Is it cancer? This simple question is always associated with anxiety and foreboding. Just the word “cancer,” in animals or humans, brings up all sorts of uncomfortable feelings, as there are so many unknowns. If an unusual collection of cells is cancerous, will it spread? Will it be isolated and just invade local tissues? Did the surgeon excise all of it? Will it return? We need accurate answers, and answers are exactly what veterinary diagnostic laboratories provide.
Since veterinary surgeons deal with tissues and organs on a “life size” scale, the pathologist working in a diagnostic laboratory, using microscopic techniques, can answer these difficult questions very accurately. Most animal hospitals have the ability to do in-house testing of blood and urine specimens for those dogs that are seriously ill, and where a rapid gathering of information is imperative. When a 6- to 24-hour return on results becomes an issue, in-house analysts can save the day. The sophistication and spectrum of such analyses continues to improve. Nevertheless, when a pathologist’s interpretation is required – e.g., describing microscopic tissue samples for cancer; detecting viruses such as rabies; or when unusual or highly accurate specimen testing is required – the veterinary diagnostic lab serves dog owners well.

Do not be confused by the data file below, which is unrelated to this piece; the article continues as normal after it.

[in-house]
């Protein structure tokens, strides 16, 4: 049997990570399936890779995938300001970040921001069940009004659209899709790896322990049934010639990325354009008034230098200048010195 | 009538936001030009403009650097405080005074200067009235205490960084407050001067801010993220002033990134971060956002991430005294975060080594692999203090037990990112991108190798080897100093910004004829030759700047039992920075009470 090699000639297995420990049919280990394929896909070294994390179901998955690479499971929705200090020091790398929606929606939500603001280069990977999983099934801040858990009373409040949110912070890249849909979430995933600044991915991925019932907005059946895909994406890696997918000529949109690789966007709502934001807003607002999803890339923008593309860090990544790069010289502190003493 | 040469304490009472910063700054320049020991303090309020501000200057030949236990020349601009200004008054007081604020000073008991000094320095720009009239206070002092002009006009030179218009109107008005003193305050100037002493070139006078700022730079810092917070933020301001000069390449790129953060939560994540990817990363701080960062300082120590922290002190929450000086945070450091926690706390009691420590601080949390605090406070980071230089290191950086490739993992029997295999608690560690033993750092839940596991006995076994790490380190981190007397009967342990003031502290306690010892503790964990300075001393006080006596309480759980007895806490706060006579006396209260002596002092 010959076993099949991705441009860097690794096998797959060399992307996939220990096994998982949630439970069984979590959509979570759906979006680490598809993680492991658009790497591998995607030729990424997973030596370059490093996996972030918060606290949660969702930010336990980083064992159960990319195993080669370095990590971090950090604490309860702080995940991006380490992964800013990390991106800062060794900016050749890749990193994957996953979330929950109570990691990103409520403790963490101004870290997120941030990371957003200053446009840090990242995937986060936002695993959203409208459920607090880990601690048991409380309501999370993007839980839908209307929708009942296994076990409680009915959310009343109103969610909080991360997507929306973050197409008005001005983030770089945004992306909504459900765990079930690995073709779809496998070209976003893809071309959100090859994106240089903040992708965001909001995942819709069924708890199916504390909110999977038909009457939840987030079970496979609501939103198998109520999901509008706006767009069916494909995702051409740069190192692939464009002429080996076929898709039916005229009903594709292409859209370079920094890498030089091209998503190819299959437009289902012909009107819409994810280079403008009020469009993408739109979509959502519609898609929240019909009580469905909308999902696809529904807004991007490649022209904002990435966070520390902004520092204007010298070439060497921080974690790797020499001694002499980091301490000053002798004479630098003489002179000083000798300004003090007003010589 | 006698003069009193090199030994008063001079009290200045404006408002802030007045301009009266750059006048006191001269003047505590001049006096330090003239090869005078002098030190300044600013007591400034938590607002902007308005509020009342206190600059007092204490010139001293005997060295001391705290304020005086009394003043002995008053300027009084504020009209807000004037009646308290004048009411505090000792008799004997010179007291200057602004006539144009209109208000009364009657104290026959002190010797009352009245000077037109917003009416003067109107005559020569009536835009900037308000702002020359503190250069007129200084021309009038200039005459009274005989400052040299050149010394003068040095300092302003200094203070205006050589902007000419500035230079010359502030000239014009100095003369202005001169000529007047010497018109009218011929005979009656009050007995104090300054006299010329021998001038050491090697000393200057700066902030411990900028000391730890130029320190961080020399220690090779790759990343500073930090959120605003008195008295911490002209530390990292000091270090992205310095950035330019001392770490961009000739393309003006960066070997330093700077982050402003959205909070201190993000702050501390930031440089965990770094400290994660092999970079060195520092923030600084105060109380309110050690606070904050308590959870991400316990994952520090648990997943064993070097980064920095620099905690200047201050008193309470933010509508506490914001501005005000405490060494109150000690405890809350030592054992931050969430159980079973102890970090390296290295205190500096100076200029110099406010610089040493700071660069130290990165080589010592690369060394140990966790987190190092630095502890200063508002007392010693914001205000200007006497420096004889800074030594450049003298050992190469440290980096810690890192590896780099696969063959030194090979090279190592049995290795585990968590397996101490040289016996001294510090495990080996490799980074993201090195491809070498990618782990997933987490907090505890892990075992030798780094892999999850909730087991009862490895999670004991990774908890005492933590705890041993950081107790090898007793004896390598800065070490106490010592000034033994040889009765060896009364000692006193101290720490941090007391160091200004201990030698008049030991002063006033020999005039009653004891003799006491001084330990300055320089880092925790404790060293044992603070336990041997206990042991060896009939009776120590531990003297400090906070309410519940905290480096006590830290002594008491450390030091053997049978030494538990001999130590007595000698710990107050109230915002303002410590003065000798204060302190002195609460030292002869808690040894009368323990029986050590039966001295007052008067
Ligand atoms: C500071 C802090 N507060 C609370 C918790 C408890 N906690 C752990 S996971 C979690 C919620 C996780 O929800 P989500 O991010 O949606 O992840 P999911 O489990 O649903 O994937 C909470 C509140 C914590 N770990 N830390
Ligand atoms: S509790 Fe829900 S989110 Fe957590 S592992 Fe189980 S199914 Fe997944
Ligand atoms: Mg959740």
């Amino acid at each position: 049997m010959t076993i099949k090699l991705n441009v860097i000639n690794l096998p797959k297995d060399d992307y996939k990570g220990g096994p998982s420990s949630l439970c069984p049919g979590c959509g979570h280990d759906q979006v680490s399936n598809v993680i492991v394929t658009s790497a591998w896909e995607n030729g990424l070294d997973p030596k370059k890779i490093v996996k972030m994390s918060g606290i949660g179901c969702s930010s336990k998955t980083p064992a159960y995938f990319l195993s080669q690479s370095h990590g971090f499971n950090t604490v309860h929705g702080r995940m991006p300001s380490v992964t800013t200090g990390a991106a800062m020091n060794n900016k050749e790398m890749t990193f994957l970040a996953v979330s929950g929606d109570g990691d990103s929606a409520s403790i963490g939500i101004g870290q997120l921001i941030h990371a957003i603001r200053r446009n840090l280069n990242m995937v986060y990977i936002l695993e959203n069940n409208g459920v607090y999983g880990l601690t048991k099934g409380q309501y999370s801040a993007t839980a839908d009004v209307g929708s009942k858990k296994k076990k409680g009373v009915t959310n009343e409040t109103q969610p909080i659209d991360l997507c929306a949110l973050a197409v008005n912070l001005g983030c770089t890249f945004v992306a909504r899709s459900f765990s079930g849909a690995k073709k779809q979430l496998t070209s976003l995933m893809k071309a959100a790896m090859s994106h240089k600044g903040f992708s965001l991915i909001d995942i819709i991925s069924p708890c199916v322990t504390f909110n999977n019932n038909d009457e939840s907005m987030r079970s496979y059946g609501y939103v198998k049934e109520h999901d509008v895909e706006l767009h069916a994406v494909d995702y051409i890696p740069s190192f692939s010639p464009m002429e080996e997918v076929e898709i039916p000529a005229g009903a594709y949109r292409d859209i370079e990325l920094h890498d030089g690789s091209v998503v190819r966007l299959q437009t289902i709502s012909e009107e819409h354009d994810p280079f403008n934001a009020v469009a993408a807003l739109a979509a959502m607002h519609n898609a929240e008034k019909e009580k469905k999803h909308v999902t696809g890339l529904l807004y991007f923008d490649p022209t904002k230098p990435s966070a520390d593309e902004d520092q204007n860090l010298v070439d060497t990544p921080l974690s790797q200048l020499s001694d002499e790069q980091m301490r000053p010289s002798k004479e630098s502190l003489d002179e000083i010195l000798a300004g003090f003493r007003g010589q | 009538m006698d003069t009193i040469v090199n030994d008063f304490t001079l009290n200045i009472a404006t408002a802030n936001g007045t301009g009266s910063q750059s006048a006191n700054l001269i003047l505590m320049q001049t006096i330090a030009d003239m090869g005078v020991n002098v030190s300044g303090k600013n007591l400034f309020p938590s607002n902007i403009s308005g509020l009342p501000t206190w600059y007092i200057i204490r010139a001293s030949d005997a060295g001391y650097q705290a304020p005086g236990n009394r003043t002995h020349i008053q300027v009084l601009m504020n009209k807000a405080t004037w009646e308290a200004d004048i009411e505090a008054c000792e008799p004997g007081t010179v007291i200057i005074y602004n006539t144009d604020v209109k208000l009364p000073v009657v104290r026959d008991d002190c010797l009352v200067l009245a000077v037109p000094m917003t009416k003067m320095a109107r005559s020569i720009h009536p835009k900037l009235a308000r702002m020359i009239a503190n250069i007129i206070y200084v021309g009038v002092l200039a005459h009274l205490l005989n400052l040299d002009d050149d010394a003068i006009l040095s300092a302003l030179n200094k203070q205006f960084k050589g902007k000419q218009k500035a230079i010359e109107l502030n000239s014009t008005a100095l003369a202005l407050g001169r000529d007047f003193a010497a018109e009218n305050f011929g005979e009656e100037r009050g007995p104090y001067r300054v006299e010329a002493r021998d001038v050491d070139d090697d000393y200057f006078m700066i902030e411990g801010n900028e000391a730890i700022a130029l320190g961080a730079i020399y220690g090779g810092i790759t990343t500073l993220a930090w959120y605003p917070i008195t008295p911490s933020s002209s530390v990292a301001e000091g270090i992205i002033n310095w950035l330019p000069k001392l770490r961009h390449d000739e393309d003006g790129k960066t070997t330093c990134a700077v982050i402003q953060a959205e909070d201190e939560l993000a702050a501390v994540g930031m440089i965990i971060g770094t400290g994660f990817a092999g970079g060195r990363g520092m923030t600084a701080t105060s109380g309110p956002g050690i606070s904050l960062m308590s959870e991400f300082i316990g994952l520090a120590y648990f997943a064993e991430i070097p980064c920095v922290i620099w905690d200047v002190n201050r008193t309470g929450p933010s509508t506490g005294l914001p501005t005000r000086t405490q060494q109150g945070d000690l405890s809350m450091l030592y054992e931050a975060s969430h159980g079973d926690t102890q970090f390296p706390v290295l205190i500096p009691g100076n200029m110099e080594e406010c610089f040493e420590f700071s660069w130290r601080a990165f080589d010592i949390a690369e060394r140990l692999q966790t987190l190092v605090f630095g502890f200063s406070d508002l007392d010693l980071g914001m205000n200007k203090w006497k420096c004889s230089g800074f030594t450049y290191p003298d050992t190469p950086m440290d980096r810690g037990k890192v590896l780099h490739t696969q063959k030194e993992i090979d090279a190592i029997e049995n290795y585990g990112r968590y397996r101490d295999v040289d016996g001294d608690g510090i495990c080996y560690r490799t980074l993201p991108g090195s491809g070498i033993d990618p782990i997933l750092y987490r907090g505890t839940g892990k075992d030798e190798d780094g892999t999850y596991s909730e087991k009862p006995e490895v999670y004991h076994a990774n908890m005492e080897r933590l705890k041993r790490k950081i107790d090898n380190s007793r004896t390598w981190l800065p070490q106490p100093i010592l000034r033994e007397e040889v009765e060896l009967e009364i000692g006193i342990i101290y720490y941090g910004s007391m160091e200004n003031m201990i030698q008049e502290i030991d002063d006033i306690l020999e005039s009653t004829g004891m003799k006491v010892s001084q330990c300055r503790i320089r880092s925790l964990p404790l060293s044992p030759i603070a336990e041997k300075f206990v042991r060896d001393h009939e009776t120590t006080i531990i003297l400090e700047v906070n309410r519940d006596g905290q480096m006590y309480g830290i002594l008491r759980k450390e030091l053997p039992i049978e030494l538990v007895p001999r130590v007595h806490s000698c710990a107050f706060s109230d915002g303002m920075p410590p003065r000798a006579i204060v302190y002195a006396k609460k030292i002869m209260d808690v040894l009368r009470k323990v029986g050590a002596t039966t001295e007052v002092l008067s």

In recent years, veterinary medicine has seen a remarkable growth in available diagnostic labs, spurred by clients seeking high-level, quality care. One such service is Antech Diagnostics, a nationwide network of integrated veterinary diagnostic laboratories. During a recent 12-month period, Antech analyzed tissue, urine, and blood samples from more than 17,000 animal hospitals, and performed more than 20,000 tests in a day on blood samples alone. Antech Diagnostics is the largest dedicated veterinary reference laboratory in the world.
Many diagnostic labs pick up specimens at animal hospitals daily, so that timely answers are available for important medical questions. Veterinary diagnostic labs are owned and operated by private investors, university veterinary schools, state and federal governments, human hospitals with a veterinary division, and by corporations. In every veterinary pathology laboratory, licensed specialists in that field oversee the work.
Analyzing tissue specimens for abnormalities such as cancer is only one aspect of the diagnostic laboratory’s duties. Skin biopsies are commonly analyzed so that the minute details of all layers of the skin can be scrutinized and compared to normal skin; armed with this information, the pathologist may make a suggestion to the vet regarding causes for microscopic abnormalities. The veterinarian is now better equipped to make a correct diagnosis, and consequently prescribe an effective treatment protocol. Essentially, any tissue or fluid in the dog’s body can be evaluated at the diagnostic lab.Page 1 | 2